“He also brought this haunting quality; it went into the realms of the ethereal — not just chops. He could get down and dirty or he could be in the upper atmosphere, just floating in the clouds, while still grounded. He didn’t have to be going up and down the scales really fast to be interesting. He didn’t have to tap on the neck — and he loved and could do all that stuff. The lyricism was in details like his vibrato. His dynamics, how he handled the strings, the body of the guitar, the way he squeezed the melodies out, not by picking — that’s what made him extraordinary. I’ve seen many guitarists that just blow me away with what they do — like Allan Holdsworth, Jesus Christ, It’s like, aye yi yi! His was a whole different type of mastery. Beck blew me away with real subtle, small things. He would play a fill, not even the main solo — just toss off a thing — and I’d be like, ‘What just happened?’

“Thinking about a favorite, one of the most obvious things would be to pick ‘Goodbye Pork Pie Hat’ or or ‘Shapes of Things’ or ‘People Get Ready.’ Those are things that are very populist. ‘Cause We’ve Ended as Lovers’ was a wonderful tune. But for me it would be either his version of ‘Somewhere Over the Rainbow’ or this thing he did that every time I hear it I’m shaking my head: this short instrumental ballad called ‘Where Were You.’ And the fact that he goes, ‘Where were you,’ and it’s not a question. He makes it a statement and he doesn’t add a question mark to the title. It’s ambiguous, but it just feels like the fragility of life on this planet, where everything is interconnected and we all evolved together, and he gets at that.

“There are a couple of different versions of ‘Where Were You’ — there’s the recorded version, which is astonishing, but there’s a live version from ‘Live at Ronnie Scott’s,’ and he’s playing it in real time and it’s jaw-dropping. He’s able to get a kind of Beltone harmonic and play one note, and then use the whammy bar to play the rest of the melody only by manipulating the tremolo arm. I can’t explain how incredibly difficult that is, to play a note, have it sustain, and then, without fretting, to do it with just the twang bar. It’s an astonishing level of technique, but it’s a very delicate and very nuanced technique. He staggered the rest of us, because we would be like, ‘Holy shit. How? Huh?’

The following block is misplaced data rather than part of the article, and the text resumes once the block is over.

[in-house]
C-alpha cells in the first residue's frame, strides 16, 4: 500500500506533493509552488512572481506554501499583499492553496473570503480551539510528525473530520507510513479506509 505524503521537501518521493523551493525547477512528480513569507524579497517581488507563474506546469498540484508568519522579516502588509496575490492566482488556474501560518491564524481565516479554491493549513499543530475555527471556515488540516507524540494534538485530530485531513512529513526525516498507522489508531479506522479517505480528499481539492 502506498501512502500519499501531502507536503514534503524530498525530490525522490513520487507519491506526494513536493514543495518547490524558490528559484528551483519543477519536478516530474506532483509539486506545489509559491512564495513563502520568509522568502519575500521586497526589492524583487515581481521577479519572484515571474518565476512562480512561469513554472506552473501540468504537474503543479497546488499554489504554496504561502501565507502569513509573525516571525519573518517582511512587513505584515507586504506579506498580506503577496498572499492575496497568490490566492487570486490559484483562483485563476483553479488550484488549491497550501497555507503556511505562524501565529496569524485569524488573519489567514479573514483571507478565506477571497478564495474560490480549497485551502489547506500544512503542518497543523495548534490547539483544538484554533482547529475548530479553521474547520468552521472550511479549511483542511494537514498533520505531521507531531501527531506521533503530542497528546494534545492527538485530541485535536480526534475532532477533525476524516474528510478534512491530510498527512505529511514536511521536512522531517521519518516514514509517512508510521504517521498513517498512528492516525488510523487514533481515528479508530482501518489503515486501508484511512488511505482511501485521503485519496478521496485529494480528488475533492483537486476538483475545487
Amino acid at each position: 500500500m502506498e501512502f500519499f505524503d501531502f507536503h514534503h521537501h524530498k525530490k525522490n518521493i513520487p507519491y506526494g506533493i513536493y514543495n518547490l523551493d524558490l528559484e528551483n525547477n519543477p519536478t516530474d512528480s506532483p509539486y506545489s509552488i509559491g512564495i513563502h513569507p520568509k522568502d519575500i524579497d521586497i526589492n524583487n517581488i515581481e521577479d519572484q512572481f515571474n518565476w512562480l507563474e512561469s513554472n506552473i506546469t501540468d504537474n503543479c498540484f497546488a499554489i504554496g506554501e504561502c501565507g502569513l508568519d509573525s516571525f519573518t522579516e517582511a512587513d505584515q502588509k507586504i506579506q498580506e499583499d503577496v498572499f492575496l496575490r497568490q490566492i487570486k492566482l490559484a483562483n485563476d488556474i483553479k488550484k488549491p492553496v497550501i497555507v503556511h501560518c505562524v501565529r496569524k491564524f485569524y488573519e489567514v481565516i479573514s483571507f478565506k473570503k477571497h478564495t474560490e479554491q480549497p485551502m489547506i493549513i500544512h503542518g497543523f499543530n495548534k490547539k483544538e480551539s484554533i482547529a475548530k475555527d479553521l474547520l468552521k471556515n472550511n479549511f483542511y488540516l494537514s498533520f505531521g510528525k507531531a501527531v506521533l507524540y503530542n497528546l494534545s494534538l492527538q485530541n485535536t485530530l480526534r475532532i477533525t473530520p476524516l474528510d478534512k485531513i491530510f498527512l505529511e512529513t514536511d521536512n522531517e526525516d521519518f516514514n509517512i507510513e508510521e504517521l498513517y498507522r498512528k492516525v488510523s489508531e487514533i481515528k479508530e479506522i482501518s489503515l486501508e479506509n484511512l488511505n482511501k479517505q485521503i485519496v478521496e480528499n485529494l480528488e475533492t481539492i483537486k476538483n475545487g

“I didn’t spend as much time as I would’ve liked to with him, but he was always incredibly gracious and, and he was a really friendly dude. I remember that he was touring with Santana and playing at the Felt Forum (in New York City), when I was sitting in with Carlos, and I was standing maybe 20 feet from him. It was just astonishing, because I’m looking at his hands and trying to correlate where his hands were with the sound coming out of the guitar — and I couldn’t do it. It was like he was performing sleight of hand with a full deck of cards and short sleeves.

“Now, it’s like the idea that Prince is a character of the past — it’s crazy. It’s the same way people once lived alongside extraordinary figures like Mozart, or ‘There’s Paganini, right there,’ or went down to the Village Vanguard to see Coltrane. He was a living person doing his thing in real time. And it always comes down to: We were fortunate to even have them with us. At some point you go, ‘Shit, I was on earth with this person when they were doing their thing.’”